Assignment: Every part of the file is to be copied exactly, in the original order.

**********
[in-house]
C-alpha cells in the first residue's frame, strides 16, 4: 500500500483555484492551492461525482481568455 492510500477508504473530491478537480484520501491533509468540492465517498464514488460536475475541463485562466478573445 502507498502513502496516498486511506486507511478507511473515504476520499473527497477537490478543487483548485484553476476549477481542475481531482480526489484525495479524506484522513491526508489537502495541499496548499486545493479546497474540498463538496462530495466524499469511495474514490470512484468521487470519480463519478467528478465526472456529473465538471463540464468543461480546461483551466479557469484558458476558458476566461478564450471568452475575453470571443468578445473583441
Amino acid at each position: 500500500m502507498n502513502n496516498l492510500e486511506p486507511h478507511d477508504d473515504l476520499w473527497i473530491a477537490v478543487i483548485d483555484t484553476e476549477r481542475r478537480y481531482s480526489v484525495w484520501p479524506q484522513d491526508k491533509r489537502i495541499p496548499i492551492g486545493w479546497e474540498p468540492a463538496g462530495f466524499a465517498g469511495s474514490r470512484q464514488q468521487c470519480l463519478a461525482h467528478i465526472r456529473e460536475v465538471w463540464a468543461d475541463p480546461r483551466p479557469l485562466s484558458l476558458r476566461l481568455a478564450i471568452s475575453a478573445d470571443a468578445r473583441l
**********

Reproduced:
[in-house]
C-alpha cells in the first residue's frame, strides 16, 4: 500500500483555484492551492461525482481568455 492510500477508504473530491478537480484520501491533509468540492465517498464514488460536475475541463485562466478573445 502507498502513502496516498486511506486507511478507511473515504476520499473527497477537490478543487483548485484553476476549477481542475481531482480526489484525495479524506484522513491526508489537502495541499496548499486545493479546497474540498463538496462530495466524499469511495474514490470512484468521487470519480463519478467528478465526472456529473465538471463540464468543461480546461483551466479557469484558458476558458476566461478564450471568452475575453470571443468578445473583441
Amino acid at each position: 500500500m502507498n502513502n496516498l492510500e486511506p486507511h478507511d477508504d473515504l476520499w473527497i473530491a477537490v478543487i483548485d483555484t484553476e476549477r481542475r478537480y481531482s480526489v484525495w484520501p479524506q484522513d491526508k491533509r489537502i495541499p496548499i492551492g486545493w479546497e474540498p468540492a463538496g462530495f466524499a465517498g469511495s474514490r470512484q464514488q468521487c470519480l463519478a461525482h467528478i465526472r456529473e460536475v465538471w463540464a468543461d475541463p480546461r483551466p479557469l485562466s484558458l476558458r476566461l481568455a478564450i471568452s475575453a478573445d470571443a468578445r473583441l